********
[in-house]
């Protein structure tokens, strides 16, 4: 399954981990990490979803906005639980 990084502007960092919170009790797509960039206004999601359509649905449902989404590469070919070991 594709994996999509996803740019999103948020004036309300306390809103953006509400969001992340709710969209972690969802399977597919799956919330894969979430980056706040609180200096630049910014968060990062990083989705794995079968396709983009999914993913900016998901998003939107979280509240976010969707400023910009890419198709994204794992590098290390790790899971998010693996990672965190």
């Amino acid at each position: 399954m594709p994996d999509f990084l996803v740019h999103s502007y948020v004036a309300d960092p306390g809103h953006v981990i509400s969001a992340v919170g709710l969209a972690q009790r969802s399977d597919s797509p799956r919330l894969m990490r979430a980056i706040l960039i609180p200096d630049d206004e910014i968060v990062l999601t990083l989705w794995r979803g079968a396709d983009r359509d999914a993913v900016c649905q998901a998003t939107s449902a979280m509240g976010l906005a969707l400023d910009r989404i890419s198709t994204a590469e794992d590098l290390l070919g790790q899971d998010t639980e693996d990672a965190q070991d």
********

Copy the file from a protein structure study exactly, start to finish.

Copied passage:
[in-house]
């Protein structure tokens, strides 16, 4: 399954981990990490979803906005639980 990084502007960092919170009790797509960039206004999601359509649905449902989404590469070919070991 594709994996999509996803740019999103948020004036309300306390809103953006509400969001992340709710969209972690969802399977597919799956919330894969979430980056706040609180200096630049910014968060990062990083989705794995079968396709983009999914993913900016998901998003939107979280509240976010969707400023910009890419198709994204794992590098290390790790899971998010693996990672965190």
């Amino acid at each position: 399954m594709p994996d999509f990084l996803v740019h999103s502007y948020v004036a309300d960092p306390g809103h953006v981990i509400s969001a992340v919170g709710l969209a972690q009790r969802s399977d597919s797509p799956r919330l894969m990490r979430a980056i706040l960039i609180p200096d630049d206004e910014i968060v990062l999601t990083l989705w794995r979803g079968a396709d983009r359509d999914a993913v900016c649905q998901a998003t939107s449902a979280m509240g976010l906005a969707l400023d910009r989404i890419s198709t994204a590469e794992d590098l290390l070919g790790q899971d998010t639980e693996d990672a965190q070991d």